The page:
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Axelrod: White House Looks to Re-Energize Independents, Young Voters for 2010

White House senior adviser David Axelrod said reaching youth and independent voters in 2010 will allow Democrats to continue the president's agenda in Congress (FNC).

The Obama administration's goal in the 2010 midterm election will be to re-energize independent voters who backed Barack Obama during the 2008 presidential election but failed to turn out in sizable numbers for the New Jersey and Virginia gubernatorial races this year, White House adviser David Axelrod said Wednesday 

"The goal looking forward to 2010 -- when we will in fact have a broad national election for Congress -- is to motivate those independent voters who voted for us last time, but stayed home this time," Axelrod said in a wide-ranging interview with Fox News, noting that many of those constituents are young voters.

Axelrod played down the impact of Tuesday's gubernatorial races in Virginia and New Jersey, where Democrats suffered crushing defeats, saying the contests "were really state races very much focused on state issues."

But the New York contest for the 23rd Congressional District was "the one race that was really a microcosm of the national debate," said Axelrod, who hailed Democrat Bill Owens' victory over Conservative Party candidate Doug Hoffman.  

"The issues that we're discussing every day in Washington were very much on the ballot," he said, adding that Owens won by running on Obama's platform. "A Democrat hasn't held that seat for 140 years. ... I think that sends a strong message."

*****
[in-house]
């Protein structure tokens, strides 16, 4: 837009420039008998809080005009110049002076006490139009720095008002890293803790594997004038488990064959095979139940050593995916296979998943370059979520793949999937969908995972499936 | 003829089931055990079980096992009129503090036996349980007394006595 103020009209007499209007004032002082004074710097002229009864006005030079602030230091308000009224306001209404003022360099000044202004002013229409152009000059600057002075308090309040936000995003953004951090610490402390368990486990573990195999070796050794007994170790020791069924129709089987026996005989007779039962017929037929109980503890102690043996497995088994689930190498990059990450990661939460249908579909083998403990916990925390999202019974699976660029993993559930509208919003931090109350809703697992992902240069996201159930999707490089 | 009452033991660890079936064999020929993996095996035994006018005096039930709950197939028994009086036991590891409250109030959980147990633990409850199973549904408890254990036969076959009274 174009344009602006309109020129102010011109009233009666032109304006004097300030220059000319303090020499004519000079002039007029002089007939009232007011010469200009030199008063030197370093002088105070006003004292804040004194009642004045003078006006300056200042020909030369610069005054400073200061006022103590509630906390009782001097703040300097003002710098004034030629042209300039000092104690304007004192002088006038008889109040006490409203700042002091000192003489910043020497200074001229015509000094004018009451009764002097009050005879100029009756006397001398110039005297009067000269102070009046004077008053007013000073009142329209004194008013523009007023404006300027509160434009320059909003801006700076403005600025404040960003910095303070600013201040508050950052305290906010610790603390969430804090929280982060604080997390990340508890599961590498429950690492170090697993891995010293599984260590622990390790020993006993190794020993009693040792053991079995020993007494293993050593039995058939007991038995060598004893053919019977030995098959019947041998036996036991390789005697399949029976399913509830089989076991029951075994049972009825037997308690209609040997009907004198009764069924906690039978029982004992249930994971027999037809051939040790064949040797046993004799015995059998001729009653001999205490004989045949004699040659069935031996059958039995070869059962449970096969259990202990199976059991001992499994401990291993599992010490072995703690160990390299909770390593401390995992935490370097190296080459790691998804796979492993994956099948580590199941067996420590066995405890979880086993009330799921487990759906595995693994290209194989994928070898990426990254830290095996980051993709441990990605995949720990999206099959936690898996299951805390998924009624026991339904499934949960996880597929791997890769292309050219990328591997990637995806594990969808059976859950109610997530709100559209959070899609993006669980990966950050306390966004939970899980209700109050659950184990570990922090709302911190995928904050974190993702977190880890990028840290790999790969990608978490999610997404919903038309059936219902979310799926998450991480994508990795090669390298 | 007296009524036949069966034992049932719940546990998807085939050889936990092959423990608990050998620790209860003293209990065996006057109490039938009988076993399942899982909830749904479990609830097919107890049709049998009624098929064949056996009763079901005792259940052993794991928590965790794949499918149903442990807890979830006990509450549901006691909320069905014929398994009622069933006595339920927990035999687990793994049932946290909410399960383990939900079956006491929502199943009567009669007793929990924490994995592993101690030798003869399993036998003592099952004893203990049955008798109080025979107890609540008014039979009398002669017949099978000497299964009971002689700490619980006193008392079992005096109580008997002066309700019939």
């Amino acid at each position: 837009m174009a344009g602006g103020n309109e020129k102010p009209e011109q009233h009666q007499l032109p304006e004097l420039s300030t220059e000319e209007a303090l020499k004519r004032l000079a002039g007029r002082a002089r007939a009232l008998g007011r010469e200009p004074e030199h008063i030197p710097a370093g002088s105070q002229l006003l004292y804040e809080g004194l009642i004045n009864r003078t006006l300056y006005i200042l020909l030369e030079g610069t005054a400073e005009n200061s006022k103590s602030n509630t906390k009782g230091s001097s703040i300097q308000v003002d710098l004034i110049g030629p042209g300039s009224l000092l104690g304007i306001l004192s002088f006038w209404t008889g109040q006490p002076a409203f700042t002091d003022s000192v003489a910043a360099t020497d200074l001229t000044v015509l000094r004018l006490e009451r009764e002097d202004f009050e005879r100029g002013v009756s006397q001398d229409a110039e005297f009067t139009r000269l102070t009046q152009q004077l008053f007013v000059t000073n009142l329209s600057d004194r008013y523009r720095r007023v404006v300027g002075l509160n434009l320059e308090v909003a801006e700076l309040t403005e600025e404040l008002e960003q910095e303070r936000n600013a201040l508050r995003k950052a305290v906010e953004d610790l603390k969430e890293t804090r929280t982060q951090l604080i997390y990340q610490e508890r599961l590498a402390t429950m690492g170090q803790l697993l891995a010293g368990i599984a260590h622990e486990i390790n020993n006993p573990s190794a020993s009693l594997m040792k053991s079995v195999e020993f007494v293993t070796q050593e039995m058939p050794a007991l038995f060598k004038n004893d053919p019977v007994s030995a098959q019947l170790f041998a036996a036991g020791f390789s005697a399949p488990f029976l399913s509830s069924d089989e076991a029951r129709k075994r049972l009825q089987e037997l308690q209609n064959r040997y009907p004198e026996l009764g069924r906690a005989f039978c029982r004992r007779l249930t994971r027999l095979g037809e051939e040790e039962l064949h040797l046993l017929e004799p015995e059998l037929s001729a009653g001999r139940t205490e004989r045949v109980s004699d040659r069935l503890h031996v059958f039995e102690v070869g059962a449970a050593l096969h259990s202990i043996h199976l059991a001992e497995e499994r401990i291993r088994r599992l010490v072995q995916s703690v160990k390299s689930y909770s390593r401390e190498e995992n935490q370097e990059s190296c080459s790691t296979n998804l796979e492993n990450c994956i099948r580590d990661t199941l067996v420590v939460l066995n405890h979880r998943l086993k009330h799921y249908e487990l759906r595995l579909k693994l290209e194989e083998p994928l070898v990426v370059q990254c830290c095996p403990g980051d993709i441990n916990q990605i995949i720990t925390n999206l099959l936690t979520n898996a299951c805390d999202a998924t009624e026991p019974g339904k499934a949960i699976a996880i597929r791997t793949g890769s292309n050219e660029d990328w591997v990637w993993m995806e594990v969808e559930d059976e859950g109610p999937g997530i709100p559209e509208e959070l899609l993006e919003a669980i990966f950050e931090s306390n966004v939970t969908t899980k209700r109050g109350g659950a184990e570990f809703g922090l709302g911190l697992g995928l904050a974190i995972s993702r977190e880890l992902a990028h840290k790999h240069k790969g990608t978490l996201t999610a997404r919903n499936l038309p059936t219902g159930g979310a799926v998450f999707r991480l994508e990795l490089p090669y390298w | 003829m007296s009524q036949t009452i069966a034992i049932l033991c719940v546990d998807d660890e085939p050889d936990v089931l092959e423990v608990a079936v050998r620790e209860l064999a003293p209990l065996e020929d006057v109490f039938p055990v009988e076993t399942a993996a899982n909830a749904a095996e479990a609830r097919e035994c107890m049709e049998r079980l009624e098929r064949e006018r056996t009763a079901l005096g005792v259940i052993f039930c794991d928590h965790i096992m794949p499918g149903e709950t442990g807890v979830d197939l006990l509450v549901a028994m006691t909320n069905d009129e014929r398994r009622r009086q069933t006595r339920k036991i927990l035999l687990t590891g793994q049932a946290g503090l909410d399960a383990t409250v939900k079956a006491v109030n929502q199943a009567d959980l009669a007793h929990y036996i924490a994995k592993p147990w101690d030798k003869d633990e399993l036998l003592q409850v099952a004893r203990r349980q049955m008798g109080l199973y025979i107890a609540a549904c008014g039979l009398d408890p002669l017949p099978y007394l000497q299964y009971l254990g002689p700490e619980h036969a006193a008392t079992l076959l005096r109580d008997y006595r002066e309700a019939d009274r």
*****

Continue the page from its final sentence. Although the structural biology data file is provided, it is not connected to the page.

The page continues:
On the issue of Afghanistan, Axelrod said Obama is carefully considering all military options for defeating Al Qaeda in the country -- though he declined to give a precise deadline on the administration's strategy.

The president is "focusing on the objective that he began with and will continue to focus on, which is how to you best disrupt, dismantle and destroy Al Qaeda -- and how do you embrace a strategy in Afghanistan that best facilitates that," he said.

Axelrod added that Iran should "seize the opportunity" to accept a proposal that "would allow them to help their people and would get that uranium out of Iran and satisfy the international community."

"The international has come together in a way it wasn't before so the international community is more united and Iran is more divided," he said. "If I were the leaders of Iran I'd look at those developments and factor them into my decision."

Fox News' Major Garrett contributed to this report.  

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